Before Israel released 26 Palestinian security prisoners on Tuesday night, Hamas held a press conference the previous evening where it reiterated the movement's blatant rejection of the current Washington-led peace negotiations between the PA and Israel.
At a Gaza press conference, on Monday August 12, Hamas declared that Mahmoud Abbas and his team of negotiators "do not have the right to give up any part of the land of Palestine or any of the people's rights."
According to Hamas's military wing website, Izz ad-Din al-Qassam Brigades, the movement emphasized that the Palestinian people must unite together against the political move. Hamas called the current peace negotiations "futile" and called for active resistance "until the liberation of Palestine, the return of all refugees, the release of all captives and the liberation of Jerusalem."
Further, Hamas described the current negotiations as a cover and called on the Arab League and Arab and Islamic countries across the Middle East to "lift the cover on this negotiating process, amid the Palestinian Authority serious and continued concessions."
The Hamas terrorist group, an offshoot of the Muslim Brotherhood, rules over 1.8 million Palestinians living in Gaza.
While Hamas's words do not play into the kind of peace language that Washington seeks to frame with the renewed talks, does Hamas's response carry weight as an outside player? Western analysts and Washington peace negotiators prefer to think not.
Western analysts currently say that the Hamas government is growing weaker in light of financial troubles and the Egyptian coup that removed Egypt's president, Mohamed Morsi, a strong backer of Hamas both financially and politically. According to analyst Jonathan Schanzer in a CNN report, while Hamas still appears to have the backing of Qatar and Turkey, it seems to have "buckled at the knees" following the collapse of the Muslim Brotherhood in Egypt.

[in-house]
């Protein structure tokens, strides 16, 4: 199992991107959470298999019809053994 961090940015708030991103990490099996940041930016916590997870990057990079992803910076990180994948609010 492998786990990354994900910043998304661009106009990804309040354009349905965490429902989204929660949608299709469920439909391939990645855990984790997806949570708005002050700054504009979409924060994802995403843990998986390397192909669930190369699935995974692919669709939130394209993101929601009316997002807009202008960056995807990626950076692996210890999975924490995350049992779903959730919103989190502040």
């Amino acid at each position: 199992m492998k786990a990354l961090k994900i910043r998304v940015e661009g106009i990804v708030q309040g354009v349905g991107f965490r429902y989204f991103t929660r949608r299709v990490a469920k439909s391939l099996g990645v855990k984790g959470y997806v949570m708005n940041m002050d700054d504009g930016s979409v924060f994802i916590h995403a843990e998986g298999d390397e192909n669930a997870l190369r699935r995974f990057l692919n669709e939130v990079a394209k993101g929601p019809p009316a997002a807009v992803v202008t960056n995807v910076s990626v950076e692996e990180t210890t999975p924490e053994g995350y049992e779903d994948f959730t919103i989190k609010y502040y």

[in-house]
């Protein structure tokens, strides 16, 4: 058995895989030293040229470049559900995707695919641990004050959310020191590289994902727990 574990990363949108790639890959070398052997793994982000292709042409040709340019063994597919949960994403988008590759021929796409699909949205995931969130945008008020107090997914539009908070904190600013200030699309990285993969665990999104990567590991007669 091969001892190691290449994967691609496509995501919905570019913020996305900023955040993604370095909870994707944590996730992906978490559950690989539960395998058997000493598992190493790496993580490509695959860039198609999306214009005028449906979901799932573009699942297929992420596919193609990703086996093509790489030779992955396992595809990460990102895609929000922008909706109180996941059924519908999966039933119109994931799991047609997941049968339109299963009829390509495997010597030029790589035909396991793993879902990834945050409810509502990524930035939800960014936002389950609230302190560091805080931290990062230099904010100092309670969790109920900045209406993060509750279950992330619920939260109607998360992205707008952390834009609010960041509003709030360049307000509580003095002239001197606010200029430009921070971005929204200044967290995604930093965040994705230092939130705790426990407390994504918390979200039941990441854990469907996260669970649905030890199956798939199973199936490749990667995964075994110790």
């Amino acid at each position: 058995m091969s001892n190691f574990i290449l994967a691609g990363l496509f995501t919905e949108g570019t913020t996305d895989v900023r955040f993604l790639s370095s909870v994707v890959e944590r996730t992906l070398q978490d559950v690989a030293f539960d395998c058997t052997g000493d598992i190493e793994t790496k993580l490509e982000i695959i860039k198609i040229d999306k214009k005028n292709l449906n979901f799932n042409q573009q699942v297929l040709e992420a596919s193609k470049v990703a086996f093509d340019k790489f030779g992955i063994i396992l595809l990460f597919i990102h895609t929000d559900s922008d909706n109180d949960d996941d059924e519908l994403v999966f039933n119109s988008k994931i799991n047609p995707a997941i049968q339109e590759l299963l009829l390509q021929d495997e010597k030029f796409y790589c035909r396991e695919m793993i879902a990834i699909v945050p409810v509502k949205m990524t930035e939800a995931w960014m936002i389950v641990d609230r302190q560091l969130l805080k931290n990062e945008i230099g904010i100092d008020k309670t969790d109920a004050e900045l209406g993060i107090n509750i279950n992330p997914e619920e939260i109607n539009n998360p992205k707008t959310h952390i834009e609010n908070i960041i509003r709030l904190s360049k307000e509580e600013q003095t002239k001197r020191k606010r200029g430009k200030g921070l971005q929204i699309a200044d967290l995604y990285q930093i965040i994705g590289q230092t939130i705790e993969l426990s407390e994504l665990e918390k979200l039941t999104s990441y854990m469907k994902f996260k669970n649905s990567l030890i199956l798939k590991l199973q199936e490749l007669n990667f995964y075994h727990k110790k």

Even Hamas officials have admitted that recent events have been taking a toll.
A senior official in the Hamas foreign ministry, Ghazi Hamad described the Gaza Strip as a "big prison as a result of the continued closure of the Rafah border crossing by the Egyptian authorities since June 30," recently reported by Khaed Abu Tomeh in a Gatestone Institute report.
Since Morsi's fall, Hamad also added that the number of Palestinian travelers at the Rafah terminal has dropped from 1,200 to 200 per day and that only very few foreign delegations have been allowed to visit Gaza. The Egyptian army has also put more effort into blocking the Hamas underground tunnel smuggling industry between Egypt and Gaza.
But others still point out that while Washington may choose to ignore Hamas during the current peace talks, Gaza's rulers cannot be overlooked.
"Hamas is the biggest elephant in the room... an elephant in the room that neither Israel nor the United States or even Abbas would like to come to terms with," Fawaz Gerges, a professor of international relations at the London School of Economics recently said in a Politico report about the movement.
No matter what political analysts, negotiators and academics have to say about Hamas, Hamas has had plenty to say about the peace talks, with the movement making it very clear where it stands on Israel, John Kerry, and Abbas with press conferences and frequent statements to the press.
Earlier on July 20, Hamas's spokesman Sami Abu Zuhri told AFP that "Hamas rejects Kerry's announcement of a return to talks and considers the Palestinian Authority's return to negotiations with the occupation to be at odds with the national consensus."
Hamas official, Mahmoud Al-Zahar, told the Hamas daily Al-Resalah on Tuesday that Hamas should act to isolate Palestinian Authority President Mahmoud Abbas and strip him of any representative capacity over his decision to negotiate with Israel, according to the Times of Israel.
"The PA has dealt the final blow to reconciliation talks, and Hamas will never accept the negotiation track and its result," said Al-Zahar. "We refuse to swap Palestinian principles for politicized money."
And Hamas will do everything to ensure that Palestinians in Gaza follow suit, with its new Facebook and social media measures monitoring any potential anti-Hamas activism, which include planned protests and hostile opinions from activists and journalists. In addition, public executions and hangings that take place in Gaza despite international objections from human rights groups like Amnesty International, continue to instill fear into the local populace.
With Iran seeming to move into Hamas's backyard again, the movement's fundamentalist ideology, actions and verbiage, ignored by many at the negotiating table, do have significant meaning, at the very least, to its Israeli neighbors on the other side of Gaza. That Hamas controls the densely populated Gaza Strip is in itself a concrete question mark for the kind of peace that Washington seeks to implement between the Palestinians and Israel.